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Mitchell and Dylan Among Friends Print-ready version

by Ben Ratliff
New York Times
November 3, 1998

NEW YORK -- Bob Dylan is at that stage of cuddly sainthood that Jerry Garcia reached in the 1980s: When he's having fun, the audience is having fun. Dylan looked modestly happy as he surveyed the Madison Square Garden audience through his deeply sunken eyes on Sunday night, and he talked to the crowd a little more than usual. He dug extensively into his lead-guitar playing, his recent ploy to change his group sound, and he danced gingerly, with self- conscious awkwardness, like an eccentric grandfather doing his impression of Chuck Berry to entertain children.

It was a well-received performance, but uninspired. Dylan's greatest-hits set, part of a short double-feature tour that pairs him with Joni Mitchell, too often had the innocuous groove of a Grateful Dead sound-alike band. You know you're in a pretty bland zone when the mentioning of New York City in a lyric (as Dylan did in "Just Like Tom Thumb's Blues") supplies the set's greatest crowd thrill.

With the exception of three clearly enunciated songs -- his new "Love Sick"; a Charles Aznavour ballad, "The Times We Have Known," and a truly rehydrated version of "Blowin' in the Wind" that marked the set's best moment -- Dylan's delivery was characteristically bizarre. He ran together several lines in single breath, came close to rapping at times, and generally sounded as if he could be singing in any language.

"I usually play these songs all by myself," he said, as he introduced the Aznavour. "But I feel all by myself now." If only he could have better projected that feeling.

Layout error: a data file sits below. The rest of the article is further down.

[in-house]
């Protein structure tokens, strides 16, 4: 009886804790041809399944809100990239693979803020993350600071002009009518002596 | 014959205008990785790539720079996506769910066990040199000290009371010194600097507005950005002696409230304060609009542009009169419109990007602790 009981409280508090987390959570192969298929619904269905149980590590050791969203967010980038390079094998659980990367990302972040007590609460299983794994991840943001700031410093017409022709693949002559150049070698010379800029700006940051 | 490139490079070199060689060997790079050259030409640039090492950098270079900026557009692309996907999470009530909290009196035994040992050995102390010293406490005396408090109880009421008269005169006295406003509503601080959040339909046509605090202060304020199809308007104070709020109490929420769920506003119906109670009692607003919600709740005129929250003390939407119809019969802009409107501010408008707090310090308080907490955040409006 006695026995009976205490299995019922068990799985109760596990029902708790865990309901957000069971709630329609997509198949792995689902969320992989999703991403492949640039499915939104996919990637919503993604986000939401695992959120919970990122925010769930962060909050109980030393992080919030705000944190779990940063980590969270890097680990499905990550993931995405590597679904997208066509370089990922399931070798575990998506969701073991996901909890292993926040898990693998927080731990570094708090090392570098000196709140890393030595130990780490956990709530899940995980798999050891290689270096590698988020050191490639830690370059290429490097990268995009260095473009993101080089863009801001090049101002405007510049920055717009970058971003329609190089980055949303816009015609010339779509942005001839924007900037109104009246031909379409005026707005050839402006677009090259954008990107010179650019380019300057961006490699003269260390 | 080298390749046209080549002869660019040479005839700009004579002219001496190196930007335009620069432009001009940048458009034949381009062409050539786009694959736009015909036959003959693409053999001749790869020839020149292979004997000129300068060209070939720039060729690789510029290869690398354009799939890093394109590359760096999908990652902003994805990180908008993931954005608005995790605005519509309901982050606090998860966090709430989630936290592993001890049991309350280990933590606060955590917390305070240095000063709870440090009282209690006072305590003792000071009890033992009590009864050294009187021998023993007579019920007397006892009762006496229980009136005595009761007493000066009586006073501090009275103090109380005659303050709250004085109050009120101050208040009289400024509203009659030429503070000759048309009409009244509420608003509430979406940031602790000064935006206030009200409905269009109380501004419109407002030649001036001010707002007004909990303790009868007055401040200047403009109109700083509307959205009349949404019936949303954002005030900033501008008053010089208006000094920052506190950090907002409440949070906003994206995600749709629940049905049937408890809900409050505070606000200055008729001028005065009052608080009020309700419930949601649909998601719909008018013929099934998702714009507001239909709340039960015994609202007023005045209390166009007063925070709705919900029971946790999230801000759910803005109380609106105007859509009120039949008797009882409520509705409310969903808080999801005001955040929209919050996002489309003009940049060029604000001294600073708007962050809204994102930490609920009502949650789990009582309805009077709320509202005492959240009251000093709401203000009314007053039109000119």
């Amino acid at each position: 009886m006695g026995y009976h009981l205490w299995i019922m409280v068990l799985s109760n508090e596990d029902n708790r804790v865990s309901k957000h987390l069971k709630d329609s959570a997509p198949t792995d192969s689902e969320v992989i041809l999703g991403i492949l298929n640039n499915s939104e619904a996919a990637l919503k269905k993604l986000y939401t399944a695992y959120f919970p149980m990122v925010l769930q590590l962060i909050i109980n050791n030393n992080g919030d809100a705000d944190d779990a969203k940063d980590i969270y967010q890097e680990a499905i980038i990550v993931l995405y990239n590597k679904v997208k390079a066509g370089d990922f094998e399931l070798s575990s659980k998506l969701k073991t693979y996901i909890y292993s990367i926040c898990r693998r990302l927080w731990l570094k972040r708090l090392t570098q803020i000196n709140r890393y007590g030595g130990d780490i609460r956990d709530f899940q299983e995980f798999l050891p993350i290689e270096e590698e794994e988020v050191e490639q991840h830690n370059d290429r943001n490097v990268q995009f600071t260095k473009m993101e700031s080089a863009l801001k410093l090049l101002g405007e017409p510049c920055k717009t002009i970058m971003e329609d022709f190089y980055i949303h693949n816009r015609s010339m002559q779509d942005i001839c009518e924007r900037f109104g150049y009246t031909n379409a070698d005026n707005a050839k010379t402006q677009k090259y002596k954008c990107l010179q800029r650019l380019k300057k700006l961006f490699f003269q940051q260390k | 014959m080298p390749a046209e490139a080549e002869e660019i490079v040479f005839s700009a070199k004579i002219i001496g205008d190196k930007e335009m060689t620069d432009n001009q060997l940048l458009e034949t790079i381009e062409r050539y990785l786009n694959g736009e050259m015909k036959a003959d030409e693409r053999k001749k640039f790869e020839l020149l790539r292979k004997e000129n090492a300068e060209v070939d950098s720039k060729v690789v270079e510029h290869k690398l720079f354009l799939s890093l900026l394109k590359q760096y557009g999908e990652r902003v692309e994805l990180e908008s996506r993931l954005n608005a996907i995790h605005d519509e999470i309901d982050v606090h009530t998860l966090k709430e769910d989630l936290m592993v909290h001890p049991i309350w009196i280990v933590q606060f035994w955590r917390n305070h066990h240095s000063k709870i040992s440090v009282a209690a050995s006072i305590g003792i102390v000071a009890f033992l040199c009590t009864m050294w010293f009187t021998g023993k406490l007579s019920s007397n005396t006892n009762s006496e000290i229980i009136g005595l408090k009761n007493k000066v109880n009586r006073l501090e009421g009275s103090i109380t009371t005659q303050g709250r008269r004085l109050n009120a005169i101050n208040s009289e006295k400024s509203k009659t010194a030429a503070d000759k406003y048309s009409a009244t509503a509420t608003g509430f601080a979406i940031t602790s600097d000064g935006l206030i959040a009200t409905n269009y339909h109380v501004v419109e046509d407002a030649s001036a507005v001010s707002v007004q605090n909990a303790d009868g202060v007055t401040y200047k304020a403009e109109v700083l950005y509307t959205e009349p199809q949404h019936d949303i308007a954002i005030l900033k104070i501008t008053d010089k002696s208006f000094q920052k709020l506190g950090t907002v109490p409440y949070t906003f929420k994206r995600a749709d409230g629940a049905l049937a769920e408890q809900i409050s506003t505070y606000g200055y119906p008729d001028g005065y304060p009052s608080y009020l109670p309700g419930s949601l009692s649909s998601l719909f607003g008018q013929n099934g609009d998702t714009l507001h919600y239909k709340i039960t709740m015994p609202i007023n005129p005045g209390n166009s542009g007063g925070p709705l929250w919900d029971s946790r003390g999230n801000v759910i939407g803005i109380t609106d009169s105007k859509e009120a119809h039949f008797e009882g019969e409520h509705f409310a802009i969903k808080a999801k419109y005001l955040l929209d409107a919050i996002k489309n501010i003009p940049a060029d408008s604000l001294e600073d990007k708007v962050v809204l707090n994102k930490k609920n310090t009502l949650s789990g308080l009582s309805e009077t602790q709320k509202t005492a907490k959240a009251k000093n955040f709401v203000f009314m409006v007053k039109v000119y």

His latest album, "Time Out of Mind" (Columbia), uses a band that hangs several sizes too loose on him; the album portrays him effectively as a solitary, grief-wasted figure. Here, still with his castaway's croak and wheeze, he played the gregarious rocker, and it undermined his peculiar eminence. Besides providing a clunky, punky counterweight to the second guitarist Larry Campbell's session-musician proficiency, Dylan's amateur lead- guitar playing just tried one's patience.

Ms. Mitchell satisfied the full range of her audience, playing what was mostly a fan's set with tremendous communicative clarity. She began with "Big Yellow Taxi," which Janet Jackson bowdlerized last year for her own hit. Ms. Mitchell's encore was a revamped "Woodstock."

But between those warhorses, she performed some of her loveliest lesser- known work: "Hejira," "Amelia," "Harry's House," "Don Juan's Reckless Daughter," "The Magdalene Laundries." The songs emphasized Ms. Mitchell's brilliance with harmony. What one remembers most in her performances is the total arrangement, with her voice as the most important instrument.

She was pushed by her rhythm section -- drummer Brian Blade, whose fills gave minute attention to the curves of the work, and bassist Larry Klein -- as well a steel-guitar player and a trumpeter who mostly got out of the way of her harmony and lent the music lush surfaces.

In the middle was Ms. Mitchell with her guitar, which she sometimes just strummed but more often played orchestrally, letting bass notes ring over her teasing of idiosyncratically tuned strings.

Most of the performance lit up familiar strengths, but what audiences have learned recently is how good a jazz singer Ms. Mitchell can be. Putting down her guitar and lighting a cigarette, she turned to a plainer style to sing "Comes Love," made famous by Billie Holiday. Without the sudden rushes of phrasing and Ms. Mitchell's signature chords wrapped around it, the song made the most of her natural voice, its bright, cutting vowels and its new depths, a gift of age. It took her into a completely new context.

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Added to Library on January 9, 2000. (5519)


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